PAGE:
Lincoln: A battle of wits as well. I mean, I think it is. It’s who they turned into because of this new world. I like the fact that they may be foes, but they’re also sharing the same experience. They’re the only people who know what it’s like to have the burden of leadership and responsibility to people’s lives that has been thrust upon you. Certainly the writers have come up with a really smart way of tying in the two worlds. And I think also, having the Governor is a really great way of opening up the world. You’ve been following the one man and his family and these group of survivors for so long. Season 2 was very much about the ideology within the group. Who’s going to be leader? Now it’s about outside of the prison and other humans. So it’s much more about the threat of humans.
Prisons are always grey, grim places – and a prison in the midst of a zombie apocalypse is even more depressing.
Imagine blood splattered over sparse, claustrophobic cells and decaying prisoners lumbering around in dull grey pyjamas.
But it’s in this unlikely haven that sheriff’s deputy Rick Grimes chooses to shelter his pregnant wife Lori, their young son Carl and the rest of the motley crew that make up the cast of The Walking Dead.
When the Emmy award-winning show launches its third season on UK TV tonight, its cast – led by British export Andrew Lincoln as Rick – will still be filming in the countryside around Atlanta, Georgia.
Down the road from the studios where the prison set has been constructed in its entirety, in the idyllic town of Senoia, there’s a public notice to the residents that reads: “Stalwart films thanks the people of Senoia for not mowing their grass.” You don’t mow the lawn in a zombie apocalypse.
Senoia is doubling for the fictional town of Woodbury, which has managed to barricade itself against the ‘walkers’ under the direction of The Governor, a new character played by another Brit actor, David Morrissey.
The two main sets for this series – Woodbury, a picture-perfect throwback from the zombie-free past, and the prison, a soulless shell that simply aids survival – set up the main storyline for this season, as Rick and The Governor fight for supremacy.
“It’s fair to say, if you know the comic books, they are not the best of friends,” says Lincoln, 39, in a break from filming.
“I don’t want to spoil it, but suffice to say, it’s a clash of civilisations and ideologies.”
Source: Coventry Telegraph.
After three seasons on “The Walking Dead,” Andrew Lincoln has finally been pushed to the edge.
It came the day he did a scene for the third season (8 p.m. Sundays, AMC) in which he was forced to chop off a man’s leg — or, at least, that was the way it appeared thanks to special effects.
The first take was “too graphic,” he says. So he was asked to do it again and again.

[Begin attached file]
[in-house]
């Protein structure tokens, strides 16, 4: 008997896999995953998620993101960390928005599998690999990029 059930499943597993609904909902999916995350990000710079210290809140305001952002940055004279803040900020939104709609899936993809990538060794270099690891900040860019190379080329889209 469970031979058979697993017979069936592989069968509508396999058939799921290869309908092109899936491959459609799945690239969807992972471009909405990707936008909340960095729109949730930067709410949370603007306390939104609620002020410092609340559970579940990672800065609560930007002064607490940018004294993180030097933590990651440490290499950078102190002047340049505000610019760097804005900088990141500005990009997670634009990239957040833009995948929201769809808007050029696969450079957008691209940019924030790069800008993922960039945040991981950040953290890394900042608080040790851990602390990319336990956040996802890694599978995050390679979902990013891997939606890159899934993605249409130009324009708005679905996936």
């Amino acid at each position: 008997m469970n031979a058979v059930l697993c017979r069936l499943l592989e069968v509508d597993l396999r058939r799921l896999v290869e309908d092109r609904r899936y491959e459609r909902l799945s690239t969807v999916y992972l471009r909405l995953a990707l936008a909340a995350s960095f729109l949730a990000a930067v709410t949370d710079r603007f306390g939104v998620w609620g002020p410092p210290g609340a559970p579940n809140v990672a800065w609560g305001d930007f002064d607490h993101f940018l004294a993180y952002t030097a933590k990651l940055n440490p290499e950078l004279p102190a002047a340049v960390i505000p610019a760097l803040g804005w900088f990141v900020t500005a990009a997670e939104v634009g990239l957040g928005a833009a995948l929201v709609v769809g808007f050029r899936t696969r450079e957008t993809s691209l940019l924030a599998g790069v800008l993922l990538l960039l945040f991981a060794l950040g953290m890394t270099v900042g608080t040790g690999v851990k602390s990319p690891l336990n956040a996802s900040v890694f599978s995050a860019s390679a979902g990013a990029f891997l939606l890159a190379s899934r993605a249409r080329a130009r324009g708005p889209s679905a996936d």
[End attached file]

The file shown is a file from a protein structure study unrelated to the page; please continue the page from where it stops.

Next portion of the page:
“It was one of the most shocking things I have ever had to do,” says Lincoln, a British-born actor who retained his American accent for this interview conducted between scenes.
“That night I couldn’t sleep. After work, I just got in my car and couldn’t fall asleep until 3 in the morning.”
As small-town-Georgia deputy sheriff Rick Grimes leading a band of human survivors during a zombie apocalypse, Lincoln has rarely been that jarred. He and the rest of the cast have been pressed particularly hard.
He should play the game! Its much worse.
So you’re here for Comic Con?
Yes. You know the funny thing: one of my friends was saying to me the other day, “What’s the difference between East Coast and West Coast Comic Con?” and I’m like, “You’re not starting a war – I need diplomatic immunity!” I love them both in their own special way.
Come on, pick a side.
(laughs) No! I actually do love New York, but the weather’s better over there. There’s pros and cons. I was here last year and it was crazy – the Comic Con outcrazied all of them because we were in the big hall and it was wild, like nothing I’d ever experienced.
How many Sheriff Ricks did you see?
The first season, I was very excited because I thought I saw two, but they were actually just cops. But the second season, out of 400,000 people there, I think there were three people dressed as me.
I thought that was a small triumph, frankly. And then this year, I was particularly enamored by a woman who had stubble and it was very moving that she went full Rick Grimes. And she gave me a little pendant.
Yeah. But there were quite a lot of Ricks. You know, Steven Yeun [who plays Glenn] generally gets lots of teenagers professing their undying love, and I just get people dressed as me, which is very unsettling and quite weird. But it’s just – I love it there. I mean, the first time I went to Comic Con, I was able to walk the floor because no one knew who the hell we were. I just remember going past a He-Man and there was a woman painted green and wearing very little, and I said, “Who are you?” and she said, “Skeletor with boobs.” And that was, like, within two minutes of being there. And I was like, “I get it. I get where we are. This is Comic Con.” But it was the first time I remember hearing when we played the trailer, and it was a big, big moment – you know, we’d been shooting for eight weeks of the first season, and this was the first time I thought, “We got it right, tonally.” They played the trailer and I don’t watch it, I don’t get involved in that, but you could just hear the audience and it was this boom of people going, “Yes, you’re getting it right.”
The Walking Dead recorded an all-time high for AMC last night (Sunday), pulling in 10.9 million viewers.
Remarkably, the zombie drama’s third season opener ‘Seed’ managed a 5.8 demo rating with 18-49 adults, outperforming all cable and even terrestrial launches this fall including The Big Bang Theory, Modern Family and The Voice.
The Walking Dead‘s huge figures represent cable’s highest ever rating for a drama series in US TV history.
Never previously had an episode of The Walking Dead topped the 9 million-viewer mark.
Charlie Collier, president of AMC, said in a statement: “Thank you to the fans for making The Walking Dead such a tremendous success. We are honoured and humbled that television’s largest adult audience resides on AMC.
“So many people on both sides of the camera worked tirelessly on this project, and I thank and congratulate each of them for their amazing contribution.”
Executive Glen Mazzara recently acknowledged that the show suffered from “pacing” issues in the second season, but insisted these were “long gone”.
Source: Digital Spy.
I have added 1 new promo and 2 new stills.
I have added 416 HD screencaps from the series premiere. What did everyone think?